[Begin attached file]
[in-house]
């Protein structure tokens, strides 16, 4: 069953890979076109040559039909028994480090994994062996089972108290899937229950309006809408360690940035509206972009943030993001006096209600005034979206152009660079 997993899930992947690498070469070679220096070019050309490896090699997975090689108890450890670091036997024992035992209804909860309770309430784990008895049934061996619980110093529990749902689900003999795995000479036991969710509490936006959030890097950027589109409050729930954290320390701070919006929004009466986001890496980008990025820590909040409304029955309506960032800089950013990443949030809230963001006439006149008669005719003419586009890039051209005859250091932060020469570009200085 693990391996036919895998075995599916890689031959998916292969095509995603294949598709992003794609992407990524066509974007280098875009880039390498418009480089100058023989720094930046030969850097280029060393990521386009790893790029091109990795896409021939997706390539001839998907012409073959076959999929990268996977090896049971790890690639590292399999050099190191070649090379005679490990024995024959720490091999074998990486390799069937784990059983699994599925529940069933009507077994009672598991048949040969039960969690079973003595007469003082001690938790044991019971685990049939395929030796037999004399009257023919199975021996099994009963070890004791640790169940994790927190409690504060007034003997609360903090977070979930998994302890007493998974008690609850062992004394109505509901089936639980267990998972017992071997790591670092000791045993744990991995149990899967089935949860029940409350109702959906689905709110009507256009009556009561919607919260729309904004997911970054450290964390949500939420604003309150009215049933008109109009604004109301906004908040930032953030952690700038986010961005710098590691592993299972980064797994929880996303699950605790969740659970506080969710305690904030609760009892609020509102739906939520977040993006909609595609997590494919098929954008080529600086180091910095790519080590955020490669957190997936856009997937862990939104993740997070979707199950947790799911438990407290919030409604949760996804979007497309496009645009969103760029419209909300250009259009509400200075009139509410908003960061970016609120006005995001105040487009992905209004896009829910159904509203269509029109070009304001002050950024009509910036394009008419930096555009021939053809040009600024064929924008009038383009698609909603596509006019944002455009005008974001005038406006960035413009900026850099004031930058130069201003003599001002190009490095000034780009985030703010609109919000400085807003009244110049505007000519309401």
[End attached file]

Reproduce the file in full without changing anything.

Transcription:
[in-house]
């Protein structure tokens, strides 16, 4: 069953890979076109040559039909028994480090994994062996089972108290899937229950309006809408360690940035509206972009943030993001006096209600005034979206152009660079 997993899930992947690498070469070679220096070019050309490896090699997975090689108890450890670091036997024992035992209804909860309770309430784990008895049934061996619980110093529990749902689900003999795995000479036991969710509490936006959030890097950027589109409050729930954290320390701070919006929004009466986001890496980008990025820590909040409304029955309506960032800089950013990443949030809230963001006439006149008669005719003419586009890039051209005859250091932060020469570009200085 693990391996036919895998075995599916890689031959998916292969095509995603294949598709992003794609992407990524066509974007280098875009880039390498418009480089100058023989720094930046030969850097280029060393990521386009790893790029091109990795896409021939997706390539001839998907012409073959076959999929990268996977090896049971790890690639590292399999050099190191070649090379005679490990024995024959720490091999074998990486390799069937784990059983699994599925529940069933009507077994009672598991048949040969039960969690079973003595007469003082001690938790044991019971685990049939395929030796037999004399009257023919199975021996099994009963070890004791640790169940994790927190409690504060007034003997609360903090977070979930998994302890007493998974008690609850062992004394109505509901089936639980267990998972017992071997790591670092000791045993744990991995149990899967089935949860029940409350109702959906689905709110009507256009009556009561919607919260729309904004997911970054450290964390949500939420604003309150009215049933008109109009604004109301906004908040930032953030952690700038986010961005710098590691592993299972980064797994929880996303699950605790969740659970506080969710305690904030609760009892609020509102739906939520977040993006909609595609997590494919098929954008080529600086180091910095790519080590955020490669957190997936856009997937862990939104993740997070979707199950947790799911438990407290919030409604949760996804979007497309496009645009969103760029419209909300250009259009509400200075009139509410908003960061970016609120006005995001105040487009992905209004896009829910159904509203269509029109070009304001002050950024009509910036394009008419930096555009021939053809040009600024064929924008009038383009698609909603596509006019944002455009005008974001005038406006960035413009900026850099004031930058130069201003003599001002190009490095000034780009985030703010609109919000400085807003009244110049505007000519309401």